Authentic leadership styles can boost job performance, aid in navigating difficult situations, lift employee spirits, and boost productivity. Positivity can be a great attitude to have in workplace settings, but can there be too much of it?
The term ‘toxic positivity’ refers to maintaining an optimistic mindset without acknowledging the individual’s situation. It can negatively impact mental health and breed feelings of guilt when we start experiencing negative emotions. This can result in discrediting one’s own pain and hiding emotions from loved ones.
To understand more about toxic positivity in the workplace, the Trauma and Mental Health Report spoke with Sam Klarreich, an author, international speaker, and positive psychologist with over 25 years of experience working in multiple settings from hospitals to corporations. Klarreich tells us that in the work environment, the way people speak to each other, approach work problems, and interact with co-workers are different when an overly positive mindset is enforced. In such settings, the workplace needs to be upbeat and ignore any negative sentiments.
This type of environment, Klarreich explains, can lead workers to become dissatisfied with management. People may start to feel undervalued and insignificant to the company. As a result, employee morale decreases. The atmosphere becomes judgmental and ostracizes people who move away from the positive mindset. An example of a toxic positivity work environment is employee alignment; the senior manager enforces the maintenance of positivity within the workplace and any feedback seen as criticism is disregarded.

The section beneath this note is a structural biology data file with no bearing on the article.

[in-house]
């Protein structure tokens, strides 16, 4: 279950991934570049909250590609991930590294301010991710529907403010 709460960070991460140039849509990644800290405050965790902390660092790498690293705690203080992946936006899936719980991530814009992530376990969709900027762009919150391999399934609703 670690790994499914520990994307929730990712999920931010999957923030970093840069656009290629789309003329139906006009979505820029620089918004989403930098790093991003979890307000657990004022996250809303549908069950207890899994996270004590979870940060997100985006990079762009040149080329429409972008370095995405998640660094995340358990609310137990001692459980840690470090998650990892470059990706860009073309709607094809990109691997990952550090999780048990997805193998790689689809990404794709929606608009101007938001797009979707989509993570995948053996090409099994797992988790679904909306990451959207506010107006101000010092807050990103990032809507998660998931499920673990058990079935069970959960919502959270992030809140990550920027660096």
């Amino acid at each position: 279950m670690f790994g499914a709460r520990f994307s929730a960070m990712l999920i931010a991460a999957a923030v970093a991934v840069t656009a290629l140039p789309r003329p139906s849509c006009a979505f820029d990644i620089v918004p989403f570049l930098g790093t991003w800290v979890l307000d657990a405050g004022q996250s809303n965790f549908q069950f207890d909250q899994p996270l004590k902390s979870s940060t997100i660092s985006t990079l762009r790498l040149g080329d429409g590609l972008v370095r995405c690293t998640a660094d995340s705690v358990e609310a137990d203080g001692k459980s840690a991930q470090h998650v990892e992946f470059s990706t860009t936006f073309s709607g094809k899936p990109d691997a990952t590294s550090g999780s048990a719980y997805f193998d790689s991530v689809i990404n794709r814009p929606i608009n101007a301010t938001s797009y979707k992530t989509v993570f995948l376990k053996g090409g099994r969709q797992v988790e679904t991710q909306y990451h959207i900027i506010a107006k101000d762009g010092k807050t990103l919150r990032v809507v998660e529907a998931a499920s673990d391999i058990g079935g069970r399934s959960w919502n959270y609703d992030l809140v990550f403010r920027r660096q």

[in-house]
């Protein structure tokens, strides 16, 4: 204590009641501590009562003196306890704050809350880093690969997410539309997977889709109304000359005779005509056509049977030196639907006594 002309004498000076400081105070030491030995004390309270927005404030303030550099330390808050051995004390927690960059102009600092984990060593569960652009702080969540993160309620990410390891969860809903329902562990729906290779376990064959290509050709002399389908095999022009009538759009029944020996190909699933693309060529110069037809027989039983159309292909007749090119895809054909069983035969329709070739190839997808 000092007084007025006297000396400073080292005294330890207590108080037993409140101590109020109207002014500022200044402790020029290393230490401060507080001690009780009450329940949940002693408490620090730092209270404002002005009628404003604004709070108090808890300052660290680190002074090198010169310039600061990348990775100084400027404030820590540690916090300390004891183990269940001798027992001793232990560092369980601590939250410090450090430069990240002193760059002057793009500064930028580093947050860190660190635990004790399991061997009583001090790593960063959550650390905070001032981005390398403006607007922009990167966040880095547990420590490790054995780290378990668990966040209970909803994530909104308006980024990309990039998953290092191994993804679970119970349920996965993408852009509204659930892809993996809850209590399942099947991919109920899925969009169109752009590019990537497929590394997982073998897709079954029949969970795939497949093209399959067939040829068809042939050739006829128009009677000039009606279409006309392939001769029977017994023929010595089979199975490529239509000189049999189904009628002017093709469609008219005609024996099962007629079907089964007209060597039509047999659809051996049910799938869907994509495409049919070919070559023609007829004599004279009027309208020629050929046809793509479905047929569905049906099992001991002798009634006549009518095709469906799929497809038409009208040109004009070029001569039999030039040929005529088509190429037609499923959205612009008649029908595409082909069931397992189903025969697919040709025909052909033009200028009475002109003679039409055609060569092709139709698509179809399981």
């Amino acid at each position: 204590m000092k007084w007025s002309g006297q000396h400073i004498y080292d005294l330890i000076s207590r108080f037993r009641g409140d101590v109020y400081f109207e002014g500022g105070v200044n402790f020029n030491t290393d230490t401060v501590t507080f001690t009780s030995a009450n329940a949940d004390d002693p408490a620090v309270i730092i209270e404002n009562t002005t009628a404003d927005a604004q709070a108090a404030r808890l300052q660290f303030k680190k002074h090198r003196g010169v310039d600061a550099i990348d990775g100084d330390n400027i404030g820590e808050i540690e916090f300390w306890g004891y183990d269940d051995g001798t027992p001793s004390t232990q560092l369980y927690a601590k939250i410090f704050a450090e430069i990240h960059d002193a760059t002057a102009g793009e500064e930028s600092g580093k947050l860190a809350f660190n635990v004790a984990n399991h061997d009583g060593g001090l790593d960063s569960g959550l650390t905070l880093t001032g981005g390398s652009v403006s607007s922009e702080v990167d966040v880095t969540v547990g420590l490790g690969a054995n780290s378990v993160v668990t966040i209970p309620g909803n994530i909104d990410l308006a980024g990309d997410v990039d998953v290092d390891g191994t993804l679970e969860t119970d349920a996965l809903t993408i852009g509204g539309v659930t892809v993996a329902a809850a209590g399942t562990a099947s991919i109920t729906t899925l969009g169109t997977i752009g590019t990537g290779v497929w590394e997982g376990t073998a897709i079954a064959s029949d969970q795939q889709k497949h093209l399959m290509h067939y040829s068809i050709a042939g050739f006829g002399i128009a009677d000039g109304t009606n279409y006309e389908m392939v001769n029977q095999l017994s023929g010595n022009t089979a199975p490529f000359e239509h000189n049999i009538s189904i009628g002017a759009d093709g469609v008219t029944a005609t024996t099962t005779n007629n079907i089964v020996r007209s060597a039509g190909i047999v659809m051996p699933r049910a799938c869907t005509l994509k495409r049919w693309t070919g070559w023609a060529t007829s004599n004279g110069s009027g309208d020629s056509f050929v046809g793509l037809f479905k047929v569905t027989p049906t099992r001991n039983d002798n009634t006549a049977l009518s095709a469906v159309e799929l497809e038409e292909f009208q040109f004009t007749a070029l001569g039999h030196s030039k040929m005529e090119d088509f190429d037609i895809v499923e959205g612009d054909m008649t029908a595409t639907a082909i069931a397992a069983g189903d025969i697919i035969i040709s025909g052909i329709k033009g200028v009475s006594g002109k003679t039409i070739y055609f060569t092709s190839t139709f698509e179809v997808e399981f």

Beyond the workplace, how can such an environment affect personal life? Klarreich says that workers may take the positive mindset home and expect partners to conform. This may conflict with a partner who has a more realistic outlook and can lead to interpersonal problems. Conversely, Klarreich explains employees may also experience depression and mood swings due to the constant positive atmosphere. If an individual is unable to express concerns, fears, or areas of improvement for the task or work environment, they instead suppress their feelings.
Toxic positivity is different from optimism. Klarreich explains that optimism can be defined as having hope that is not unrealistic. Positivity on the other hand, is an extreme version of confidence and hope, often with unrealistic expectation that a positive mindset will lead to positive outcomes. Toxic positivity enforces an ‘everything is going to be okay’ mentality, and when things go awry, Klarreich says, “we blame the person for not being positive enough.” Rather than striving for positivity it would be best to aim for optimism, as it is important to acknowledge when something isn’t working and put active effort toward improving the situation.
Klarriech also explains that we need to be more accepting of failure as it is an inevitable and important part of life. We must learn how to make improvements and understand why there is failure. We can identify obstacles that are impeding success and learn how to overcome them to improve the situation. If the pandemic has taught us anything, it is that change is inevitable. And yet, we can learn to adapt and grow from that change.
-Abigail Ramos, Contributing Writer & Senior Editor